Employee feedback typically tops the list of things a staff wants. Whether it’s a big hullaballoo or a quiet “well done,” everyone wants to be recognized for their achievements. But if an employee is in need of a course correction, they want to know that, as well.
If your company is still waiting for the annual performance review to give employees feedback, you’re way behind the curve. For employees waiting for recognition, and those needing guidance and correction, once a year meetings are too little, too late. Most employers today are responding to the needs of their staff: providing feedback on an ongoing basis informally, and on a routine, more frequent, basis for formal discussions.
The numbers don’t lie
The result, so far, is positive. Employees are better equipped to respond and react, and managers are better able to reward and correct when the situation is fresh in everyone’s mind.
LinkedIn recently compiled data from a variety of sources on the value of providing feedback. The results are enlightening:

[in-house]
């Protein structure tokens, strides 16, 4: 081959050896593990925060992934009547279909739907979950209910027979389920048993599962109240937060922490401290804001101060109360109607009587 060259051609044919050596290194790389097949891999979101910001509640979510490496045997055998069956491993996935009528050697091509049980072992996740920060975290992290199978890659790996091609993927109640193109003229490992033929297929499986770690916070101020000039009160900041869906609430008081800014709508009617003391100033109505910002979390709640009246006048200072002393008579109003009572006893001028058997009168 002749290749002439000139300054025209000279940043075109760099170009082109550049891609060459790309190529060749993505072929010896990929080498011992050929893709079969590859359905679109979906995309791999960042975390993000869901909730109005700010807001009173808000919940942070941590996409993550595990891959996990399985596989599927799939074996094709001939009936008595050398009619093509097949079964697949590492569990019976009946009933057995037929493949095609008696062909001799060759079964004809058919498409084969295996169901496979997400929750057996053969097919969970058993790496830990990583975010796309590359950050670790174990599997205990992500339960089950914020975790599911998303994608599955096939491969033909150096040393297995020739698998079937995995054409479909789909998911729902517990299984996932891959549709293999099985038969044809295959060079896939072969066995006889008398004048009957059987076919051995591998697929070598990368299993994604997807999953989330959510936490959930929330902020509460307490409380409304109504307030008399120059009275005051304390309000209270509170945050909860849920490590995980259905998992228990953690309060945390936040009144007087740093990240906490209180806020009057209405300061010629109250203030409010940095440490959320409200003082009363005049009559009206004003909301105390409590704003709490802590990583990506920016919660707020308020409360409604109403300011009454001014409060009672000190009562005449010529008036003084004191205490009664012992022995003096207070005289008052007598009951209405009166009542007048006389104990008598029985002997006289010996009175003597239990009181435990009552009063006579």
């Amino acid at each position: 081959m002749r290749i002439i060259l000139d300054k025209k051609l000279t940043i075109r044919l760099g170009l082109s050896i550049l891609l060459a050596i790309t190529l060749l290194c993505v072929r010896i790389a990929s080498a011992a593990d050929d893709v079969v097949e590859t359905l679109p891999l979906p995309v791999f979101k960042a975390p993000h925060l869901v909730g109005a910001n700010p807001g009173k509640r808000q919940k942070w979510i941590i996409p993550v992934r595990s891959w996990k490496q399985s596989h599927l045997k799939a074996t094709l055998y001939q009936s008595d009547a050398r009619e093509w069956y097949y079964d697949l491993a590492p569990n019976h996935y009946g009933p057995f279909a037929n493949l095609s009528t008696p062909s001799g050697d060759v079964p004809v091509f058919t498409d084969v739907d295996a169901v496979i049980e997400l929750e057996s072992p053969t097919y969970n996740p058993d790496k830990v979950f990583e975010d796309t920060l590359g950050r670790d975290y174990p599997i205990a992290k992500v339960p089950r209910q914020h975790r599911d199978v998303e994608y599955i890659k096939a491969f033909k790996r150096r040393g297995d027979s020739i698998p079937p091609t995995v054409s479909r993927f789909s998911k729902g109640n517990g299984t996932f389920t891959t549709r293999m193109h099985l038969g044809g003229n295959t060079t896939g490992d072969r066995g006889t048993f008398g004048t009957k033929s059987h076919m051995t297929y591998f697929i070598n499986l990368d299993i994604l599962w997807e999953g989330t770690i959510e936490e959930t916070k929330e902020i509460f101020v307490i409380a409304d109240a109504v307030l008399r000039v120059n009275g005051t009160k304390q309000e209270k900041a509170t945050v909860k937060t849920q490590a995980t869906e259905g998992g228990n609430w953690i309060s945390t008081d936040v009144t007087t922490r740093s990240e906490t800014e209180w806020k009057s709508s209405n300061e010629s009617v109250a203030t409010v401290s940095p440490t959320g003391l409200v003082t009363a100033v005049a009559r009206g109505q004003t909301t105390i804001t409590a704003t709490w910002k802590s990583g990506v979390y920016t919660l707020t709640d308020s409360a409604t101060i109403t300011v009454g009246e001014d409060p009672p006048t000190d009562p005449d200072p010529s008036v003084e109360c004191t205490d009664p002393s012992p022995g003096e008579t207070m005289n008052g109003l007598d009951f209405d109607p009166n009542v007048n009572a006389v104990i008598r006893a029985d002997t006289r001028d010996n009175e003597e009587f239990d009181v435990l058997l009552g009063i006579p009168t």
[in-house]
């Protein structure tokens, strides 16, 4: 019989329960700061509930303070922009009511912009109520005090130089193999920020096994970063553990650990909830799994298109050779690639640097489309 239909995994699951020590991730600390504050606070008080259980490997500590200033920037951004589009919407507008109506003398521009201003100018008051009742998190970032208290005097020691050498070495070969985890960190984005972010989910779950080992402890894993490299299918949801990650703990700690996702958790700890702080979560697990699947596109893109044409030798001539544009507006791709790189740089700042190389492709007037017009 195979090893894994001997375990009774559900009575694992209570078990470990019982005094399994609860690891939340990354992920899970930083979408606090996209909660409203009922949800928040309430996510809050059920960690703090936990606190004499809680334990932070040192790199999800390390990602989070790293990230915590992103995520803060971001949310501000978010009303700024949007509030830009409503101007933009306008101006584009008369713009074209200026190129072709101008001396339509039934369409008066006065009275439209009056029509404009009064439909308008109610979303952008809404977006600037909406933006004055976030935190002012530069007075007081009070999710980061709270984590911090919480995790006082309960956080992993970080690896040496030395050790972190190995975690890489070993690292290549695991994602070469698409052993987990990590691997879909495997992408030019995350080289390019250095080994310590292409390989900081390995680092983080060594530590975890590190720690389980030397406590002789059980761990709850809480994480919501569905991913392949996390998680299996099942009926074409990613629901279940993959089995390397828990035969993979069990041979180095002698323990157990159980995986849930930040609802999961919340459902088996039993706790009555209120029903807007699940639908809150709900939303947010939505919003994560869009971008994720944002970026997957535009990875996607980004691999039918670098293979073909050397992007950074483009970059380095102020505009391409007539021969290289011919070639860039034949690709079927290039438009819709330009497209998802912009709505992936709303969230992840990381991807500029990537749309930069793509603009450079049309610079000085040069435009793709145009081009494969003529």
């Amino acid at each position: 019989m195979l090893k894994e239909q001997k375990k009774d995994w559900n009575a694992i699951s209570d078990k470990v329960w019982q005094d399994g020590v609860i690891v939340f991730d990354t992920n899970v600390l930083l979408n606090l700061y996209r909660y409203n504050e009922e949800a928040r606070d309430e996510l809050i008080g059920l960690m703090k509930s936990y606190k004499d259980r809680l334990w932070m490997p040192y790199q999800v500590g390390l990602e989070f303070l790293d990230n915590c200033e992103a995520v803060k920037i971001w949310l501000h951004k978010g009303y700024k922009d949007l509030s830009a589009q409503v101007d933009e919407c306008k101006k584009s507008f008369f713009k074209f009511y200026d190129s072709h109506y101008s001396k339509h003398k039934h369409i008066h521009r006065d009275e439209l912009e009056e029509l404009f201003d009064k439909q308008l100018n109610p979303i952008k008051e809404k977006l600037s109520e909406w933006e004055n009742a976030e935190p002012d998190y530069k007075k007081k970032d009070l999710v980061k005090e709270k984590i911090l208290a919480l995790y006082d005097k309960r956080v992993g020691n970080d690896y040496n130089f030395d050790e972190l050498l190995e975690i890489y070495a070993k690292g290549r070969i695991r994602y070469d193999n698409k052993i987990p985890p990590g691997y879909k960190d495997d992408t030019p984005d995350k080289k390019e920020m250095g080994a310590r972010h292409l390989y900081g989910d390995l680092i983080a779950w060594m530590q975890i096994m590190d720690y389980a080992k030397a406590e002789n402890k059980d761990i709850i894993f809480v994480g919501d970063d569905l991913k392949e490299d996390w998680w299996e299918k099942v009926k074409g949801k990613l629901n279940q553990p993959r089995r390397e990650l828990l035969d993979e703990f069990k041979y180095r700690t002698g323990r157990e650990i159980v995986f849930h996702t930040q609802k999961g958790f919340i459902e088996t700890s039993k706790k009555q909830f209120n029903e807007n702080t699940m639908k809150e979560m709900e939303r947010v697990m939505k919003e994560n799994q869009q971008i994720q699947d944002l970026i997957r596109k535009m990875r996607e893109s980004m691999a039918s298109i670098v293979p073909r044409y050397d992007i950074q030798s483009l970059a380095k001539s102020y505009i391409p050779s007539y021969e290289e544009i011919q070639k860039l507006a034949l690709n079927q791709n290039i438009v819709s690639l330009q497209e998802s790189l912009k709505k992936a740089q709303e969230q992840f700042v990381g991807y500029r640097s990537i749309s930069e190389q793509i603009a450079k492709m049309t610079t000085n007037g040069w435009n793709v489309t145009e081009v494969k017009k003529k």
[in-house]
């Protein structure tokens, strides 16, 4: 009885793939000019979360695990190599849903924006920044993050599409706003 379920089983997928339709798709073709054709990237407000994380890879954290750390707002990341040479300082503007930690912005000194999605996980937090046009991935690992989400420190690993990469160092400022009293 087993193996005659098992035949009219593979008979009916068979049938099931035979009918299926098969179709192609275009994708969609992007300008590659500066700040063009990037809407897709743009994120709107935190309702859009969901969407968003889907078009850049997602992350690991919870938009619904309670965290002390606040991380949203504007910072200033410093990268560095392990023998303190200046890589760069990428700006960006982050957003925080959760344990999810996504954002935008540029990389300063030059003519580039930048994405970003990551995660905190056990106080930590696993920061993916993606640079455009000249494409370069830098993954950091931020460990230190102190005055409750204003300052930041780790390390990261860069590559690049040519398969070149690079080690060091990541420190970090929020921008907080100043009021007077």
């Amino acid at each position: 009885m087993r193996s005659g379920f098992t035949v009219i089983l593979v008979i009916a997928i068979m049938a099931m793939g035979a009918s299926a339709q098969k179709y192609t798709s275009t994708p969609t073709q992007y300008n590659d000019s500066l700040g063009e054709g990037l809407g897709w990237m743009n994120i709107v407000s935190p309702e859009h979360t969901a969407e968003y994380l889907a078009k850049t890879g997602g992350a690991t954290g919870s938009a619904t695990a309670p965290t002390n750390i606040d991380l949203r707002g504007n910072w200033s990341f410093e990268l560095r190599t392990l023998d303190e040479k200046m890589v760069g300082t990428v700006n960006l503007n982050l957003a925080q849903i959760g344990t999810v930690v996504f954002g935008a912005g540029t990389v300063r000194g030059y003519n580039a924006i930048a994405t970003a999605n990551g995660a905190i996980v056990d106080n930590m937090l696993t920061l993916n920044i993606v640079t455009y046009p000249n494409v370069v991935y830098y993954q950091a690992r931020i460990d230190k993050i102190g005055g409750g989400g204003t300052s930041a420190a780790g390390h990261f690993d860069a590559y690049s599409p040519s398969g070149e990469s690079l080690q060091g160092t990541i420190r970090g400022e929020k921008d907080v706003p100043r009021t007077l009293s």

- From PwC, 60% of staffers want feedback on a daily or weekly basis — for employees under 30 that figure stands at 72%.
- Employees who received strengths feedback had 14.9% less turnover than employees who received none, according to Gallup.
- A survey by Zenger and Folkman revealed 92% of respondents agreed, “Negative (redirecting) feedback, if delivered appropriately, is effective at improving performance.”
- In their own survey, LinkedIn found nearly 70% of employees said they would work harder if their efforts were recognized.
Feedback is an essential component to every employee’s work day. Managers who look for opportunities to provide positive, productive commentary are valued. In a Globoforce study, even peers were appreciated; 56% of employees believe performance is more likely to improve if feedback is crowdsourced from both peers and management.